The Black Eye of the Beholder (IS MMA Art)
A few years ago, someone very well-known in her field of Artistic Expression made a pretty controversial claim that MMA was not in fact Art. Maybe someone could have told Ms. Streep, it is right there in the title, but oh well. The following quote was in a context of a political rant (which is avoided here) at an award’s show and not a well thought-out, cogent commentary on Art. It was an off-handed criticism of the state of things as she saw it pertaining to immigration and that current administration’s policy on it:
"If we kick [foreigners] out, you'll have nothing to watch but football and mixed martial arts - which are not the arts.”
The relationship to immigration policy and sport was interesting at the time, but for our purposes, the thing to consider is whether or not she said something worthy of consideration about MMA (the poor football fans have to fend for themselves – this is a Martial Arts context here!). It was already hashed out at the time as she drew much ire from the Martial Arts community specifically and the broader sports community in general. There was never any sort of official debate or public discourse on the subject. Some in the MMA community represented the sport well while others waxed eloquent on the virtues of the Martial Arts – mixed or otherwise - in an attempt to educate any interested in learning.
But at the core of the debate are some real questions. A big one for example is what the heck even qualifies as Art anyway? There are no shortages of pop-star, pro-level karaoke performers on TV singing competitions calling what they themselves do, Art. Or online seconds-long forms of self-expression to gain oodles of followers some try and call Art. Is there a diagnostic system somewhere that has deduced Art into definable terms? Most think it subjective and that beauty is in the eye of the beholder. The esteemed Oscar-owning Streep would no doubt call most acting “artistic” whether it was award-worthy or not. Is the middle-schooler doing his best Leo Dicaprio/Baz Lurman/Romeo an artist?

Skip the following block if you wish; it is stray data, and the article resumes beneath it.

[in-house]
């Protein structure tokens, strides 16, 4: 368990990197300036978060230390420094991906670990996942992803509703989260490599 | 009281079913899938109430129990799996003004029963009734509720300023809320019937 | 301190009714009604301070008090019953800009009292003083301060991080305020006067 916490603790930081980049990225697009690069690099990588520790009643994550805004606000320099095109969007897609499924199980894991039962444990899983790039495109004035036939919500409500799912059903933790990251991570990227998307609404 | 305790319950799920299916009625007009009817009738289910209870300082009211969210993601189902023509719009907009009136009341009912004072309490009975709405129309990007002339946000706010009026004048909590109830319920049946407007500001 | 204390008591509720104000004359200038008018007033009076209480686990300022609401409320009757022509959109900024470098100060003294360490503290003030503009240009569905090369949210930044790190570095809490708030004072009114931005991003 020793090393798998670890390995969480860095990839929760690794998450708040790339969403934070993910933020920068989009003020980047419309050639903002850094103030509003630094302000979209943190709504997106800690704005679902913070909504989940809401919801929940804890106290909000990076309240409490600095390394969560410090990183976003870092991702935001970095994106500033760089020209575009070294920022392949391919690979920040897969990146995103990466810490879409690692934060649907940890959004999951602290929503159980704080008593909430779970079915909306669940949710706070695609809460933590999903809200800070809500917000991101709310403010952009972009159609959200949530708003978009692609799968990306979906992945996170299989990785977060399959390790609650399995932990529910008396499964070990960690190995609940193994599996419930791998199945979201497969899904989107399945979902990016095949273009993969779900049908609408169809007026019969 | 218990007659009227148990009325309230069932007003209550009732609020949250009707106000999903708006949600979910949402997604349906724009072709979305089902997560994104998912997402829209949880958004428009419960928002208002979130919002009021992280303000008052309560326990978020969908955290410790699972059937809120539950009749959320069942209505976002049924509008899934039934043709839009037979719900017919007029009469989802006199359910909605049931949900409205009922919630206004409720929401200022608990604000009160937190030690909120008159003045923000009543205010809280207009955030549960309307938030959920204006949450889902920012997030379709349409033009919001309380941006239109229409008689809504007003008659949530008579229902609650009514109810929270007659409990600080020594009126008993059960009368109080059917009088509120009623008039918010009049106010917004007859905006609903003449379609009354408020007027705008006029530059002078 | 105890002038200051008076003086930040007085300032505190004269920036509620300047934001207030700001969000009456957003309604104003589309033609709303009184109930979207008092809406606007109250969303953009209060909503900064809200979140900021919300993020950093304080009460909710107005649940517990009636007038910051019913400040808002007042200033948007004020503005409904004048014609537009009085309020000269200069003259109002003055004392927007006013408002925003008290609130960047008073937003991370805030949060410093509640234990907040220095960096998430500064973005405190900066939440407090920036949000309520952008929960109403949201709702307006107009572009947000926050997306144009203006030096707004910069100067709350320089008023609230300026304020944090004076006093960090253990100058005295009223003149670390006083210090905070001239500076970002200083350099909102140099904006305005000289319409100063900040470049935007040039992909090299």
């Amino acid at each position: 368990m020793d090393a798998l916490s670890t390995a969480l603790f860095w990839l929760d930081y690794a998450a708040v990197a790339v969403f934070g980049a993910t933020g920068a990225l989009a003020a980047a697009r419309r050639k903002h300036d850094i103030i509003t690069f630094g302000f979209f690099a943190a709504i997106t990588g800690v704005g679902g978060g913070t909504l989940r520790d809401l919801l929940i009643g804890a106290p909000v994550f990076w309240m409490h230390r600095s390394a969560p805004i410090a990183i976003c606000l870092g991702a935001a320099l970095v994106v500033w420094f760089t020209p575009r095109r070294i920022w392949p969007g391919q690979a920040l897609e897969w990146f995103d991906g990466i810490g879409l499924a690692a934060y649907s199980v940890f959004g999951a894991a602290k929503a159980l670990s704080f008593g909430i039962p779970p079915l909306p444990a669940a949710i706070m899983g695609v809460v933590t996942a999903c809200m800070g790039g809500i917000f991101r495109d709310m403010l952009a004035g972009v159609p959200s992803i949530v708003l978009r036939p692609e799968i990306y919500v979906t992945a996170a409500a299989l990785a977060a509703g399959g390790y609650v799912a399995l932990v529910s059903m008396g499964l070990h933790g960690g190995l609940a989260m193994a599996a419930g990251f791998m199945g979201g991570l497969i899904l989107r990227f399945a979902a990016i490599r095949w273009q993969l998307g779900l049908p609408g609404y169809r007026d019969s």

Meryl Streep making her MMA comment at the Golden Globe Awards
The Art community has not been free from controversy about what qualifies as Art even internally. There have been many fraudulent activities in the Art world where a fake was passed off as real successfully. How about the amusing stories of animals being given materials to paint and having the resulting “Art” successfully passed off as the work of a respected legitimate artist? One critic (an important word in our context) spoke in 1964 of a painting he thought produced by avant-garde painter Pierre Brassau that, “Brassau paints with powerful strokes, but also clear determination.” One wonders if Peter – the four-year-old chimp who actually painted the work – really appreciated what the critic thought of his work. Without question, the MMA community did not appreciate the valued opinion of the Art Critic Meryl Streep when she offered her critique.
Is MMA Art? What is Art? That must be answered first. There is almost no definition of that word that would not justify its use in with the Martial Arts in general, and/or Mixed Martial Arts specifically. It is not the mere use of the word in those titles that justifies it either. It is the disciplines and their respective executions over the centuries that justify the use. Whatever makes Art, Art, is true of Martial Arts. From the foundational concepts found in the thirteen chapter work of military strategist Sun Tzu in the 5th century BC’s Art of War, to the ballet-level expression seen during exhibitions of amazing human feats in sport Karate; one would have to simply not have a functional working definition of Art to dismiss those.
If a chimp’s painting can convince a high art critic as having used powerful brushstrokes, what about the lifelong martial artist’s honed powerful strokes well-executed in the beautiful bloody ballet of an MMA cage? Art? Yep.
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